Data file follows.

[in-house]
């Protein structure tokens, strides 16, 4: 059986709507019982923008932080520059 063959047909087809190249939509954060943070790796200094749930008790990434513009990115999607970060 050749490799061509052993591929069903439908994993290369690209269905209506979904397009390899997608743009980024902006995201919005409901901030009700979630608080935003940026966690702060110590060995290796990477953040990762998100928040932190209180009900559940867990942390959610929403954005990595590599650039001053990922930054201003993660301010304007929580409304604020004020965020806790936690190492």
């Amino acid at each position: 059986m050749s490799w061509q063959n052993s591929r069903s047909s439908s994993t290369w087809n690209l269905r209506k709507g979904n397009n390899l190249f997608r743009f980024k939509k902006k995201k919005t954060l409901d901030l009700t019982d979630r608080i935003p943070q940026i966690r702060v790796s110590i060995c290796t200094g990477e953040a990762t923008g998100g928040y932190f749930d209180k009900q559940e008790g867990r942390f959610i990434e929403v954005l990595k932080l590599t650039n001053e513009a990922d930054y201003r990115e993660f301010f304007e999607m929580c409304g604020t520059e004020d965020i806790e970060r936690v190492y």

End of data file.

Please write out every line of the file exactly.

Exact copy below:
[in-house]
């Protein structure tokens, strides 16, 4: 059986709507019982923008932080520059 063959047909087809190249939509954060943070790796200094749930008790990434513009990115999607970060 050749490799061509052993591929069903439908994993290369690209269905209506979904397009390899997608743009980024902006995201919005409901901030009700979630608080935003940026966690702060110590060995290796990477953040990762998100928040932190209180009900559940867990942390959610929403954005990595590599650039001053990922930054201003993660301010304007929580409304604020004020965020806790936690190492």
């Amino acid at each position: 059986m050749s490799w061509q063959n052993s591929r069903s047909s439908s994993t290369w087809n690209l269905r209506k709507g979904n397009n390899l190249f997608r743009f980024k939509k902006k995201k919005t954060l409901d901030l009700t019982d979630r608080i935003p943070q940026i966690r702060v790796s110590i060995c290796t200094g990477e953040a990762t923008g998100g928040y932190f749930d209180k009900q559940e008790g867990r942390f959610i990434e929403v954005l990595k932080l590599t650039n001053e513009a990922d930054y201003r990115e993660f301010f304007e999607m929580c409304g604020t520059e004020d965020i806790e970060r936690v190492y």